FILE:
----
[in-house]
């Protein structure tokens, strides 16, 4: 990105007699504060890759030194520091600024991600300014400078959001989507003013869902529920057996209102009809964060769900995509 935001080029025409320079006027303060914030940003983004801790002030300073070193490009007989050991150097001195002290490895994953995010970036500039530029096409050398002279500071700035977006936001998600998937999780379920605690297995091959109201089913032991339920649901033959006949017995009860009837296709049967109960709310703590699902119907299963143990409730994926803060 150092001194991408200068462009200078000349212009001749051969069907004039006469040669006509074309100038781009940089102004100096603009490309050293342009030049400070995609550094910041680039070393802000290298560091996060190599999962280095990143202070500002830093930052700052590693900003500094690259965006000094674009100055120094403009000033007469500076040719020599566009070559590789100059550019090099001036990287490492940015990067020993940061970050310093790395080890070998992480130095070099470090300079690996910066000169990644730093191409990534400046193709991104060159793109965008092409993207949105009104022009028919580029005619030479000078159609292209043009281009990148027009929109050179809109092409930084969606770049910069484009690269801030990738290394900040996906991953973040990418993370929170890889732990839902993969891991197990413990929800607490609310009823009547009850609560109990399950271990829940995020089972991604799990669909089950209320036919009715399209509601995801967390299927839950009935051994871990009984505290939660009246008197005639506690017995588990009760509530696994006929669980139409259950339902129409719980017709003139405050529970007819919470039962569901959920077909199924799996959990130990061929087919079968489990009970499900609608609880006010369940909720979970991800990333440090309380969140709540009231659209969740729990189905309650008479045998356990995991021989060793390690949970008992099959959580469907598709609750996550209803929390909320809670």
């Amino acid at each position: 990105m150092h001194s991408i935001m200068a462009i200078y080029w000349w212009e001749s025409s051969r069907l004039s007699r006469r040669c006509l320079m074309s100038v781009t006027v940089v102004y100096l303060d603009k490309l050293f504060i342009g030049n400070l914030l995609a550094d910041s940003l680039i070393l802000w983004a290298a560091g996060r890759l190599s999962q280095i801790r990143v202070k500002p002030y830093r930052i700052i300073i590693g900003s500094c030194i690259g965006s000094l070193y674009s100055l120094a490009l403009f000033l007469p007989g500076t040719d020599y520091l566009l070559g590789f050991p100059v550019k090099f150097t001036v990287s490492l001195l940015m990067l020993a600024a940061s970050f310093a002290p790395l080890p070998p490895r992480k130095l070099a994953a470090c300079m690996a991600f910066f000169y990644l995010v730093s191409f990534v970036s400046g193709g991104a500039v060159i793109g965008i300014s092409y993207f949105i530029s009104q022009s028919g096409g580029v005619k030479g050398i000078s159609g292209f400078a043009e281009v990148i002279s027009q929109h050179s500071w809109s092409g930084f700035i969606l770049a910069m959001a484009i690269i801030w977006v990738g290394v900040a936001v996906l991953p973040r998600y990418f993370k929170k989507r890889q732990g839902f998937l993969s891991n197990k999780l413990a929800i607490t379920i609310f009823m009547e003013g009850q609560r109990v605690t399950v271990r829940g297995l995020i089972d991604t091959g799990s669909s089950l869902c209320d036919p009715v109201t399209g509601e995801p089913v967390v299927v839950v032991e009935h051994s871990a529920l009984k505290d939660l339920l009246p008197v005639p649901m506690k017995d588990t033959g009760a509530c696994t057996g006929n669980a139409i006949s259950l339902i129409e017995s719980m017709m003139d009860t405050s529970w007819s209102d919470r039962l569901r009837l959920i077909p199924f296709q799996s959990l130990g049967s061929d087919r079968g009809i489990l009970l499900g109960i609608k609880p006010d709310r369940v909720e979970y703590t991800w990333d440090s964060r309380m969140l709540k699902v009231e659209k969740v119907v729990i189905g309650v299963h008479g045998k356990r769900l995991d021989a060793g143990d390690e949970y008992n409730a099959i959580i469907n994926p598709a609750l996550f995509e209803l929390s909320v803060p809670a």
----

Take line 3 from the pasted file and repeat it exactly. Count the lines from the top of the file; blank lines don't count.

């Amino acid at each position: 990105m150092h001194s991408i935001m200068a462009i200078y080029w000349w212009e001749s025409s051969r069907l004039s007699r006469r040669c006509l320079m074309s100038v781009t006027v940089v102004y100096l303060d603009k490309l050293f504060i342009g030049n400070l914030l995609a550094d910041s940003l680039i070393l802000w983004a290298a560091g996060r890759l190599s999962q280095i801790r990143v202070k500002p002030y830093r930052i700052i300073i590693g900003s500094c030194i690259g965006s000094l070193y674009s100055l120094a490009l403009f000033l007469p007989g500076t040719d020599y520091l566009l070559g590789f050991p100059v550019k090099f150097t001036v990287s490492l001195l940015m990067l020993a600024a940061s970050f310093a002290p790395l080890p070998p490895r992480k130095l070099a994953a470090c300079m690996a991600f910066f000169y990644l995010v730093s191409f990534v970036s400046g193709g991104a500039v060159i793109g965008i300014s092409y993207f949105i530029s009104q022009s028919g096409g580029v005619k030479g050398i000078s159609g292209f400078a043009e281009v990148i002279s027009q929109h050179s500071w809109s092409g930084f700035i969606l770049a910069m959001a484009i690269i801030w977006v990738g290394v900040a936001v996906l991953p973040r998600y990418f993370k929170k989507r890889q732990g839902f998937l993969s891991n197990k999780l413990a929800i607490t379920i609310f009823m009547e003013g009850q609560r109990v605690t399950v271990r829940g297995l995020i089972d991604t091959g799990s669909s089950l869902c209320d036919p009715v109201t399209g509601e995801p089913v967390v299927v839950v032991e009935h051994s871990a529920l009984k505290d939660l339920l009246p008197v005639p649901m506690k017995d588990t033959g009760a509530c696994t057996g006929n669980a139409i006949s259950l339902i129409e017995s719980m017709m003139d009860t405050s529970w007819s209102d919470r039962l569901r009837l959920i077909p199924f296709q799996s959990l130990g049967s061929d087919r079968g009809i489990l009970l499900g109960i609608k609880p006010d709310r369940v909720e979970y703590t991800w990333d440090s964060r309380m969140l709540k699902v009231e659209k969740v119907v729990i189905g309650v299963h008479g045998k356990r769900l995991d021989a060793g143990d390690e949970y008992n409730a099959i959580i469907n994926p598709a609750l996550f995509e209803l929390s909320v803060p809670a």